“That is a brilliant story. I wonder I never read it before – the start is a bit hard, but the description is wonderful.”

That was my reaction as I spoke to a friend immediately I finished reading this book.  It’s the sort of novel that one is presented with at school and hates and I admit, when I started it I was put off by the discourse on the nature of time and space and four or more dimensions.  Written in a Victorian manner, it seems like a text book rather than a framework within which Dr Who can cheerfully travel, with no mental exertion for the millions of fans.

The story swiftly changes, though, to a detailed, beautifully crafted, fantastically clearly imaged narrative by the Time Traveller, set down by his friend.  At some stage I suddenly recognised the names Morlocks and Eloi, although I know I’ve not read this, just absorbed the protagonists through years of general knowledge.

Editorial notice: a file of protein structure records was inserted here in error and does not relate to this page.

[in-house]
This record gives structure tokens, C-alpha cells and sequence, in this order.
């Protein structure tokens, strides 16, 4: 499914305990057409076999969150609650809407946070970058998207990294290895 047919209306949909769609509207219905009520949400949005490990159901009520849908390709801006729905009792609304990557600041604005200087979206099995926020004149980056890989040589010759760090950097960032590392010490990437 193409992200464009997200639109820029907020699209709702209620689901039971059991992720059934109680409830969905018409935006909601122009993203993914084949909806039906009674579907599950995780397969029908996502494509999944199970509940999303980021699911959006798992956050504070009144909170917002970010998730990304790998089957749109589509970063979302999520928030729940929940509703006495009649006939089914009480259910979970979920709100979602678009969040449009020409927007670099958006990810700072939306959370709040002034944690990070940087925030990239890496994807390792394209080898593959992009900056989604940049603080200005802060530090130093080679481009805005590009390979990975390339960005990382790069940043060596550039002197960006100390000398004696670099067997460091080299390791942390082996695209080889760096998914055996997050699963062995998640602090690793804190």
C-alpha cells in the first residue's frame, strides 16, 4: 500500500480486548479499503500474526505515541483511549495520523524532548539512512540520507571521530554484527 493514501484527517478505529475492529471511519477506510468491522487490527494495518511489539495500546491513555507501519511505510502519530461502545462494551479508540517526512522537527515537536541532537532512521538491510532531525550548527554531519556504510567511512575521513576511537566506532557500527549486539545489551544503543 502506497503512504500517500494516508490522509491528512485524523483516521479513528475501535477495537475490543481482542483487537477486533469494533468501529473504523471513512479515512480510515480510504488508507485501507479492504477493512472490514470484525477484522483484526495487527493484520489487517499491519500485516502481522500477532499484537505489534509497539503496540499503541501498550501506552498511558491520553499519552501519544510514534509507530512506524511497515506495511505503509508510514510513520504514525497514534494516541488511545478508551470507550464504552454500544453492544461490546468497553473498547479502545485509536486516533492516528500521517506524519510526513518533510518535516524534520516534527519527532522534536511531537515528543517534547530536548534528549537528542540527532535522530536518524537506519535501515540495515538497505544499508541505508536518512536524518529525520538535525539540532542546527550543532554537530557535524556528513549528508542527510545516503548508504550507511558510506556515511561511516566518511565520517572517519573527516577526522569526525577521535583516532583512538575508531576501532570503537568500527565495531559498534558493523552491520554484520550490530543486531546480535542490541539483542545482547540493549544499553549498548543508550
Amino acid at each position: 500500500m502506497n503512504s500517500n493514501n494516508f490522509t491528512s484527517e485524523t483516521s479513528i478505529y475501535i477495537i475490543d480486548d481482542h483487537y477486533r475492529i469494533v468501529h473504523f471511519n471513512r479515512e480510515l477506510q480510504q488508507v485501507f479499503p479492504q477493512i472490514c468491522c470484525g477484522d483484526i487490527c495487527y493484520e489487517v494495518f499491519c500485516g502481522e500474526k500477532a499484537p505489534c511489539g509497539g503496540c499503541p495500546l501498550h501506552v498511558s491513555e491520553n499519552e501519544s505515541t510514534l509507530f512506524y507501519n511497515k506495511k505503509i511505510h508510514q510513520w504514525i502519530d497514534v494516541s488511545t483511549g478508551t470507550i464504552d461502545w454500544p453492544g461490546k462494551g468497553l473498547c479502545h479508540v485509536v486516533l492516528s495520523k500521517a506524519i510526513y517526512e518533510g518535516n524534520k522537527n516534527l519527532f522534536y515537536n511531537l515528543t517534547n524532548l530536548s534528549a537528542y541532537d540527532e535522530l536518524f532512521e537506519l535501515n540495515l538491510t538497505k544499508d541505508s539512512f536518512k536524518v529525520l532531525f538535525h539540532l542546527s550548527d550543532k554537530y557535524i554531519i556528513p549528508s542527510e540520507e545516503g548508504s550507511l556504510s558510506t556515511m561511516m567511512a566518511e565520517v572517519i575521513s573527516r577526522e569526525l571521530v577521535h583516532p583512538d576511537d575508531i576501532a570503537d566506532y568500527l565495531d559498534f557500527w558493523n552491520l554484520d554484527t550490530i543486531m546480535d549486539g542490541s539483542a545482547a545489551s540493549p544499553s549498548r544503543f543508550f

It is a beautiful story, filled with dread at what might become of the Traveller and of our civilisation, with a supplement of what truly could happen at the end of the world.

I couldn’t put it down.  But then, it’s not that long either.  Highly recommended for anyone aged about 12 and up.

The Time Machine by H G Wells

Book Review: The Time Machine by H G Wells

Get every new post delivered to your Inbox

Join other followers: